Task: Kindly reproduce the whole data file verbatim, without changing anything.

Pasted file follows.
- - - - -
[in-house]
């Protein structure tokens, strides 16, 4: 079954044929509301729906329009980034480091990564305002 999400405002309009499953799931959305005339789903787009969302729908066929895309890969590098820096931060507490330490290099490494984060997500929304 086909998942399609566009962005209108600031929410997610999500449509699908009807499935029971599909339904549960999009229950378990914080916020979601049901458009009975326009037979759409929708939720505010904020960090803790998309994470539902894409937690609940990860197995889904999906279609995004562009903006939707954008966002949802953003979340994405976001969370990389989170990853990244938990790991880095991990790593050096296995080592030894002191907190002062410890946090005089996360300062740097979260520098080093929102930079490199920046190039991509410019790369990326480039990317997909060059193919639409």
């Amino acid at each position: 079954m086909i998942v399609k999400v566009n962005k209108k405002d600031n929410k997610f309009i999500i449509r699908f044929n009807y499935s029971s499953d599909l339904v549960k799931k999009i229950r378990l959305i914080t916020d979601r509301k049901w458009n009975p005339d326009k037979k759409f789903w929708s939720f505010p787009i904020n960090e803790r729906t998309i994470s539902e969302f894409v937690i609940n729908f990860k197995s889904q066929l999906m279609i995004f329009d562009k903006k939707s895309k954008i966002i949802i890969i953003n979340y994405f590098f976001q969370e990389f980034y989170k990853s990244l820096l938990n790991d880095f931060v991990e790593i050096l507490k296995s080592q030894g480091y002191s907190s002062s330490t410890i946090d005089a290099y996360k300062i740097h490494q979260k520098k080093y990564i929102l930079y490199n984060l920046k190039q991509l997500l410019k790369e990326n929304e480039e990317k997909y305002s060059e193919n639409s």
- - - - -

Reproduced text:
[in-house]
């Protein structure tokens, strides 16, 4: 079954044929509301729906329009980034480091990564305002 999400405002309009499953799931959305005339789903787009969302729908066929895309890969590098820096931060507490330490290099490494984060997500929304 086909998942399609566009962005209108600031929410997610999500449509699908009807499935029971599909339904549960999009229950378990914080916020979601049901458009009975326009037979759409929708939720505010904020960090803790998309994470539902894409937690609940990860197995889904999906279609995004562009903006939707954008966002949802953003979340994405976001969370990389989170990853990244938990790991880095991990790593050096296995080592030894002191907190002062410890946090005089996360300062740097979260520098080093929102930079490199920046190039991509410019790369990326480039990317997909060059193919639409």
């Amino acid at each position: 079954m086909i998942v399609k999400v566009n962005k209108k405002d600031n929410k997610f309009i999500i449509r699908f044929n009807y499935s029971s499953d599909l339904v549960k799931k999009i229950r378990l959305i914080t916020d979601r509301k049901w458009n009975p005339d326009k037979k759409f789903w929708s939720f505010p787009i904020n960090e803790r729906t998309i994470s539902e969302f894409v937690i609940n729908f990860k197995s889904q066929l999906m279609i995004f329009d562009k903006k939707s895309k954008i966002i949802i890969i953003n979340y994405f590098f976001q969370e990389f980034y989170k990853s990244l820096l938990n790991d880095f931060v991990e790593i050096l507490k296995s080592q030894g480091y002191s907190s002062s330490t410890i946090d005089a290099y996360k300062i740097h490494q979260k520098k080093y990564i929102l930079y490199n984060l920046k190039q991509l997500l410019k790369e990326n929304e480039e990317k997909y305002s060059e193919n639409s």